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U.S. job openings increased for a third straight month in July, consistent with a steady improvement in the labor market as the nation grinds its way forward from a pandemic-induced recession.
The number of available positions rose to 6.62 million during the month from a revised 6 million in June, according to the Labor Department’s Job Openings and Labor Turnover Survey, or JOLTS, released Sept. 9. The figure exceeded all projections in a Bloomberg survey of economists. Openings that involve workers recalled from layoffs or positions that are only offered internally are not counted in the figure.
Competition among those looking for work remains elevated with a little more than 16 million Americans jobless in July, leaving about 2.5 unemployed workers vying for every job opening. That stands in stark contrast to a two-year trend in which job vacancies exceeded the number of unemployed.
The number of hires, which does include rehired employees, declined 1.18 million to a still-solid 5.79 million in July. The hires rate decreased to 4.1% from 5.1%.
Separations, which include layoffs and quits, rose by 108,000 in July, reflecting an increase in the number of people voluntarily leaving their jobs. The number of quits jumped to 2.95 million from 2.61 million a month earlier. The quits rate increased to 2.1%, edging closer to where it was at the start of the year, when the unemployment rate was at its lowest in decades. The rate of layoffs and discharges dropped to 1.2% in July from 1.4%.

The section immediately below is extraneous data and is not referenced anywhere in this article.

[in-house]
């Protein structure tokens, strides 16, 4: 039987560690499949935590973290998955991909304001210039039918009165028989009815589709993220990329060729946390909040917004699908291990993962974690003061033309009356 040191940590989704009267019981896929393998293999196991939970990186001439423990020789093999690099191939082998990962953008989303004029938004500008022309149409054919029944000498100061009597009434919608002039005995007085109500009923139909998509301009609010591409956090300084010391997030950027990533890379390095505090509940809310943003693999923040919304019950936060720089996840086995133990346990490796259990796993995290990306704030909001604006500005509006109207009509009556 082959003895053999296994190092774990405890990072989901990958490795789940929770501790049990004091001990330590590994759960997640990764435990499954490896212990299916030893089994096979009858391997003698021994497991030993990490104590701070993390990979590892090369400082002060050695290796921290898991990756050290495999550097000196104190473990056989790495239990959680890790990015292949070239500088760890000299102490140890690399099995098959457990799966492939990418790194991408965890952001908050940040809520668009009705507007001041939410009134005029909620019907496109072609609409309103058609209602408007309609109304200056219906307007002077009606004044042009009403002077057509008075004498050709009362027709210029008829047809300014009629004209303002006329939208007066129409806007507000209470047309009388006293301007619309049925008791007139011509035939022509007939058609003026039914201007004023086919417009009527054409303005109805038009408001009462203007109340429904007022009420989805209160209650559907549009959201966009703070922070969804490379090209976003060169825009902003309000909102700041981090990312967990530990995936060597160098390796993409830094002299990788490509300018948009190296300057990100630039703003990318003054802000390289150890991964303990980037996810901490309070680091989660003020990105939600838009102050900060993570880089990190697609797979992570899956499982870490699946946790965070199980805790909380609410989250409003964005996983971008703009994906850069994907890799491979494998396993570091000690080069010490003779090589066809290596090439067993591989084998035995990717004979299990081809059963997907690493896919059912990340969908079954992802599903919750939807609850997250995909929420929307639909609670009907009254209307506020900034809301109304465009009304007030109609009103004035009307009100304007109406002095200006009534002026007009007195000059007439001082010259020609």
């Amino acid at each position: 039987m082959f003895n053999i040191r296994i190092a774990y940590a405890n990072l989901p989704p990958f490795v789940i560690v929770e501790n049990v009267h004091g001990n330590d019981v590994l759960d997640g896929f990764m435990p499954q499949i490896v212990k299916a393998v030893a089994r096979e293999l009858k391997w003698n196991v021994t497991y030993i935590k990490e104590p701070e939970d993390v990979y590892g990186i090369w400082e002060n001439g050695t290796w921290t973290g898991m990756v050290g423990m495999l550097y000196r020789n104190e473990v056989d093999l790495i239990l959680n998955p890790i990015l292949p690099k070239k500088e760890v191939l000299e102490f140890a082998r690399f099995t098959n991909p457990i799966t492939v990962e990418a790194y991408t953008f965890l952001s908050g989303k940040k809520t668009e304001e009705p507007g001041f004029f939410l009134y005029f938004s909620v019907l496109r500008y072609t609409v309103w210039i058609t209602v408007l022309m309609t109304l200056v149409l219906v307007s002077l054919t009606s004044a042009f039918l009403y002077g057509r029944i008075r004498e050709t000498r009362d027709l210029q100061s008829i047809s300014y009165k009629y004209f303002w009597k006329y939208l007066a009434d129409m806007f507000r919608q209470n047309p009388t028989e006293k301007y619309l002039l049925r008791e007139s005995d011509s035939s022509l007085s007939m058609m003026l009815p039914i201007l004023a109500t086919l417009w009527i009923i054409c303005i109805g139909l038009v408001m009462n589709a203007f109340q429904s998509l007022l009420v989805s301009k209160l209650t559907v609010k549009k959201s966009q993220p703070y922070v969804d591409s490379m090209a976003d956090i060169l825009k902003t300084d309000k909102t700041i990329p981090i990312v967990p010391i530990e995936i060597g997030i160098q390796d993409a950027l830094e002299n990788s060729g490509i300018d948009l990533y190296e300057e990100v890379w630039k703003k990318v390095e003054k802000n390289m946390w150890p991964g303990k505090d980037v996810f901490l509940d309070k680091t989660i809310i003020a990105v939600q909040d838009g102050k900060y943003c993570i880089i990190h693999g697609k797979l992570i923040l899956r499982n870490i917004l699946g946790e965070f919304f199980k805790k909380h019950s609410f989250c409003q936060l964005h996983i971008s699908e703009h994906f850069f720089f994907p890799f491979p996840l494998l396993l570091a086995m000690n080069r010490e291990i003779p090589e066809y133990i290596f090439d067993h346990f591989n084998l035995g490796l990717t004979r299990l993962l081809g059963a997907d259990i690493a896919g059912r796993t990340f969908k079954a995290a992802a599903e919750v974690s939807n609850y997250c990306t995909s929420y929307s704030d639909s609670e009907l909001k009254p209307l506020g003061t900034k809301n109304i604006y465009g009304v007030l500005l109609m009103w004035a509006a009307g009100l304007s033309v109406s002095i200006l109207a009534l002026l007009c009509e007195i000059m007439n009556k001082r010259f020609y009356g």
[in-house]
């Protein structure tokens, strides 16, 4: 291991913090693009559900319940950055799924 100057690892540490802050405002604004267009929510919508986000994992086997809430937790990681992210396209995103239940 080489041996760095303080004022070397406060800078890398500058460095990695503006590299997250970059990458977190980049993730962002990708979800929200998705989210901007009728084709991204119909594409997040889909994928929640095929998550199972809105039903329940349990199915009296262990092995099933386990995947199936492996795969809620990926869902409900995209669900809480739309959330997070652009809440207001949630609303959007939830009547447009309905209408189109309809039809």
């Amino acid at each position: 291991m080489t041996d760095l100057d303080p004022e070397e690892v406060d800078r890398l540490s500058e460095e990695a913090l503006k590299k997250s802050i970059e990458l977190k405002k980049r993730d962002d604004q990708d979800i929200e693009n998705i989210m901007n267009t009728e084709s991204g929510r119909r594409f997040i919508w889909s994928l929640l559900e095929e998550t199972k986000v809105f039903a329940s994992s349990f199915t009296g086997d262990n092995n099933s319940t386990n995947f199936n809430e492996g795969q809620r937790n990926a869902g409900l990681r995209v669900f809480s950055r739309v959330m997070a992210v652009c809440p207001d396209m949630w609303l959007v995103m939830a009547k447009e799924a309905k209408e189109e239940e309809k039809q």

The increase in job openings, which occurred in all four U.S. regions, reflected a 217,000 gain in vacancies within trade, transportation and utilities. Openings also picked up in construction, education and health care, manufacturing and business services. They fell within leisure and hospitality, which continues to suffer from declining demand related to the pandemic.
Employers added to payrolls at a steady rate in August, indicating companies are continuing to adjust headcounts against a backdrop of firmer demand, the agency’s latest monthly jobs data showed Friday.
The JOLTS data lag behind the monthly employment report by a month, but it offers a level of detail not available in the jobs report. However, the two are not directly comparable across all categories. For employment, the reference period is the pay period that includes the 12th of the month — the same as the payroll survey in the jobs report — but for job openings it’s the last business day of the month and for hires and separations, it’s the entire calendar month.
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